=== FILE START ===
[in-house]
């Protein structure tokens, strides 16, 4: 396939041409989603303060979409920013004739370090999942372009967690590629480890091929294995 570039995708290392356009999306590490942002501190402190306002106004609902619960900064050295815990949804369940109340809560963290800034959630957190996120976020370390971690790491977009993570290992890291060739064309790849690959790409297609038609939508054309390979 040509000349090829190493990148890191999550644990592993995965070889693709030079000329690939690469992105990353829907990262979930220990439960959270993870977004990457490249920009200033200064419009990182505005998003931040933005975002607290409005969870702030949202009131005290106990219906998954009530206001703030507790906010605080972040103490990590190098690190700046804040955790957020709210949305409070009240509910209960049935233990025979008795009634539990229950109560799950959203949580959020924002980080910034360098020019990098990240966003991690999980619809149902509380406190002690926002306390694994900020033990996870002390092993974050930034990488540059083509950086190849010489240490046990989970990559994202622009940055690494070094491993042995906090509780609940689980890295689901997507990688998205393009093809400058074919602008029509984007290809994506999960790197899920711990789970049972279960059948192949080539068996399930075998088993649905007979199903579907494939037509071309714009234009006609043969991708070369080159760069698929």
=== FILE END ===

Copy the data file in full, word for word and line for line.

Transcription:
[in-house]
């Protein structure tokens, strides 16, 4: 396939041409989603303060979409920013004739370090999942372009967690590629480890091929294995 570039995708290392356009999306590490942002501190402190306002106004609902619960900064050295815990949804369940109340809560963290800034959630957190996120976020370390971690790491977009993570290992890291060739064309790849690959790409297609038609939508054309390979 040509000349090829190493990148890191999550644990592993995965070889693709030079000329690939690469992105990353829907990262979930220990439960959270993870977004990457490249920009200033200064419009990182505005998003931040933005975002607290409005969870702030949202009131005290106990219906998954009530206001703030507790906010605080972040103490990590190098690190700046804040955790957020709210949305409070009240509910209960049935233990025979008795009634539990229950109560799950959203949580959020924002980080910034360098020019990098990240966003991690999980619809149902509380406190002690926002306390694994900020033990996870002390092993974050930034990488540059083509950086190849010489240490046990989970990559994202622009940055690494070094491993042995906090509780609940689980890295689901997507990688998205393009093809400058074919602008029509984007290809994506999960790197899920711990789970049972279960059948192949080539068996399930075998088993649905007979199903579907494939037509071309714009234009006609043969991708070369080159760069698929």